New Jersey Gov. Phil Murphy yesterday joined neighboring governors in backing a ban on hydraulic fracturing, making a prohibition on the controversial natural-gas drilling practice in the Delaware River Basin much more likely.
At a press conference in Phillipsburg on the banks of the Delaware River, Murphy also said he is opposed to the dumping of fracking waste within the basin and withdrawal of water within the watershed to be used in drilling operations outside the basin.
Both of the latter steps, as is a ban within the watershed, are pending under proposed regulations being considered by the Delaware River Basin Commission and are strongly opposed by a coalition of environmental organizations.
United we stand
Murphy’s announcement, like a handful of others he has made in public events this week, reverses policies embraced by the Christie administration. More importantly, it appears to have all four states on the interstate agency united in their goal to ban the practice, which has led to steep declines in the price of natural gas and boosted the region’s economy.
Fracking is the practice in which huge amounts of water, along with a smaller mixture of toxic chemicals, is injected into shale formations to extract the natural gas. No such drilling occurs in New Jersey, but it is widespread in parts of Pennsylvania outside the Delaware Basin, where a de facto moratorium is in place.
Backed by most business groups, the practice has helped usher in cheap natural gas that has dramatically changed the energy sector and led to lower prices to consumers to heat their homes. Opponents fear expanded fracking will pollute the Delaware River, the drinking water source for 15 million people in four states.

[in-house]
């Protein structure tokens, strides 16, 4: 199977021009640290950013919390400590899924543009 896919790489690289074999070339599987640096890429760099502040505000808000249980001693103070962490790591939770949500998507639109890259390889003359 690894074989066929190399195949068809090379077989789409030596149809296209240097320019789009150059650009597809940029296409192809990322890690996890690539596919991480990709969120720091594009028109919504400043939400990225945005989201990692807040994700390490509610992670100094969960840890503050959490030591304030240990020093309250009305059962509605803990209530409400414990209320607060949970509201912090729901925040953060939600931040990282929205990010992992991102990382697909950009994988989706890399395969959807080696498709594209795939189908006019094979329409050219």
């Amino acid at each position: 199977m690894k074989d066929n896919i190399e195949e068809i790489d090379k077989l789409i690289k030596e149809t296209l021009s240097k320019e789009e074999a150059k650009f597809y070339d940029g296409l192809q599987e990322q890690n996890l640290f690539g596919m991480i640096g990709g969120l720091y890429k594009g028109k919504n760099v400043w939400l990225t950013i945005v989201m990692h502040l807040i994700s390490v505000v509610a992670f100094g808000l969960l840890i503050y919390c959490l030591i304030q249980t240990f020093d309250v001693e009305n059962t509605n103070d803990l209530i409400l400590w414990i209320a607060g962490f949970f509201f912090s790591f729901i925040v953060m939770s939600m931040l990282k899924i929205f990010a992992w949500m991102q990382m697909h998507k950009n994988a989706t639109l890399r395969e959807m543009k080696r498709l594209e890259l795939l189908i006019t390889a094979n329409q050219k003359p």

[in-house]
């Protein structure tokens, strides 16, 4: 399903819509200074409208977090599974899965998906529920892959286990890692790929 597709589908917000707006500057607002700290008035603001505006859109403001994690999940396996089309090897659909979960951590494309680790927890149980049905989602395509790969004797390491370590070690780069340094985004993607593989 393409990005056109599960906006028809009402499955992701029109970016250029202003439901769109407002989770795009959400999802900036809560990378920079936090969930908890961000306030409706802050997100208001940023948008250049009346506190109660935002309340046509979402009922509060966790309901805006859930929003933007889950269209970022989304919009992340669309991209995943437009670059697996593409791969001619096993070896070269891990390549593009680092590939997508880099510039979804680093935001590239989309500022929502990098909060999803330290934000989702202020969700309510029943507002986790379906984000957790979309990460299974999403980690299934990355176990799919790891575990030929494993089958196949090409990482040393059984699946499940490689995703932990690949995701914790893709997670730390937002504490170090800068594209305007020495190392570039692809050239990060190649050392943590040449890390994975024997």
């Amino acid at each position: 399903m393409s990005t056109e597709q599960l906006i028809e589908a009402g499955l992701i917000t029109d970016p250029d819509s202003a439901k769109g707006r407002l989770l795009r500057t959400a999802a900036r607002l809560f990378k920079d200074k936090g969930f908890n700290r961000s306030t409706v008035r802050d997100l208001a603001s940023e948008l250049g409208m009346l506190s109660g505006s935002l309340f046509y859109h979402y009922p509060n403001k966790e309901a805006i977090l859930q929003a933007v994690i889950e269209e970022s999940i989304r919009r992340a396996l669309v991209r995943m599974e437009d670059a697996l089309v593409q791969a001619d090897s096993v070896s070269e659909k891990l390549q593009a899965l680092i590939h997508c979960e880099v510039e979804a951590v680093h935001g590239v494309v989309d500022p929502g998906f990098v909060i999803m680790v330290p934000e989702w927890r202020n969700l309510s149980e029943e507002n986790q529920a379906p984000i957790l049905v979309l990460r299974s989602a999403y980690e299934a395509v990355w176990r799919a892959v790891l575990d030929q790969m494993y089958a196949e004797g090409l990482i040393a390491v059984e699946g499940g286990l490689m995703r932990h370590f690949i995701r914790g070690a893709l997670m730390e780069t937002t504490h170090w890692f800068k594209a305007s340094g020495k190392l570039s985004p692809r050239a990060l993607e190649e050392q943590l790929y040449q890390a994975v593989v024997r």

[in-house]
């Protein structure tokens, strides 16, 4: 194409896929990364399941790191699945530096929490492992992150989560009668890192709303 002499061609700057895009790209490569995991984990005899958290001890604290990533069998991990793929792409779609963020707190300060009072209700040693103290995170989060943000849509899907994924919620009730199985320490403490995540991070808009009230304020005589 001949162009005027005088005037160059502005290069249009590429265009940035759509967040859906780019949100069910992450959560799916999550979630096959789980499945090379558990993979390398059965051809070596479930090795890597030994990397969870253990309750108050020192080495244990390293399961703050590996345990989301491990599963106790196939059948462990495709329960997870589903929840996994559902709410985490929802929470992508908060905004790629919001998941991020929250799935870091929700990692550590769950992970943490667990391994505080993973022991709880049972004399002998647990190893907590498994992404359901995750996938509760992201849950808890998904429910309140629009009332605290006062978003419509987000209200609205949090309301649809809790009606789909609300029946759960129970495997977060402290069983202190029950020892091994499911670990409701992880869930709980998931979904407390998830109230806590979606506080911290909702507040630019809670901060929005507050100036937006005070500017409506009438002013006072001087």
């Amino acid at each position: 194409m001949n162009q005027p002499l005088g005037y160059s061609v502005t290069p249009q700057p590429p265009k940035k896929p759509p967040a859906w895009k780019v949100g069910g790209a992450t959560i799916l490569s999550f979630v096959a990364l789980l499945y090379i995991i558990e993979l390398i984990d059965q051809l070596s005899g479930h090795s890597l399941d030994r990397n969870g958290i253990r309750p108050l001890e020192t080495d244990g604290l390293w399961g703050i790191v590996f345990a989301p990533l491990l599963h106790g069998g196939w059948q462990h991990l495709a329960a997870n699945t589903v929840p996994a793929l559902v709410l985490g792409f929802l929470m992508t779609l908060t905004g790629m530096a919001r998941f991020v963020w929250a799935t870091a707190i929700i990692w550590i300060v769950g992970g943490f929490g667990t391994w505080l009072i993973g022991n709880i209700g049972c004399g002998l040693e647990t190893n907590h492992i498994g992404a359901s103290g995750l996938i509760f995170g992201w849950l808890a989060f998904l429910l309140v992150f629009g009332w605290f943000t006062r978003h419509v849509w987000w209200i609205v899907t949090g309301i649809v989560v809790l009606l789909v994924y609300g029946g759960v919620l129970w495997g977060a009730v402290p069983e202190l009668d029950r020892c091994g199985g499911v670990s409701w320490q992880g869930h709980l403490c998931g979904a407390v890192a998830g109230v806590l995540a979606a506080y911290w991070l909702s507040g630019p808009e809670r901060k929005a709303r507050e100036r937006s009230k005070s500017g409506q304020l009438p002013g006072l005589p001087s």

“Today, we reverse course,’’ Murphy told a gathering of supporters at Union Square on the river’s edge, saying the banning of fracking will protect the public’s health and safety, which are at risk from the drilling.
Murphy also sent a letter to Gov. Tom Wolf, the chairman of the DRBC, announcing his support for a ban, which is likely to be voted on by the commission later this year.
The commission’s regulations, as drafted, would allow the dumping of fracking wastewater within the basin, as well as permit withdrawal of water in the watershed to be used in fracking operations. Murphy opposes both, he said.
“Conceptually, we don’t like either of those. We want to make sure we’re on firm legal ground,’’ Murphy said, in a response to a question.
His announcement drew praise from many of the environmentalists who have been pressing for a ban for years.
“Today, the Delaware River has come one step closer to full protection of the watershed, the water supply for up to 17 million people, including millions in New Jersey,’’ said Tracy Carlucccio, deputy director of the Delaware Riverkeeper Network. “Our goal is to achieve a ban on fracking, including a ban on the discharge of frack wastewater and the export of Delaware River Watershed water for fracking elsewhere. And today Gov. Murphy has brought us closer than ever before to a vote for this critical protective action.’’
Amy Goldsmith, New Jersey director of Clean Water Action, said the step is important to the state’s efforts to lead to a 100 percent clean-energy future by 2050. “All steps taken to prevent fossil fuel production, distribution, and pollution is a step in the right direction,’’ she said.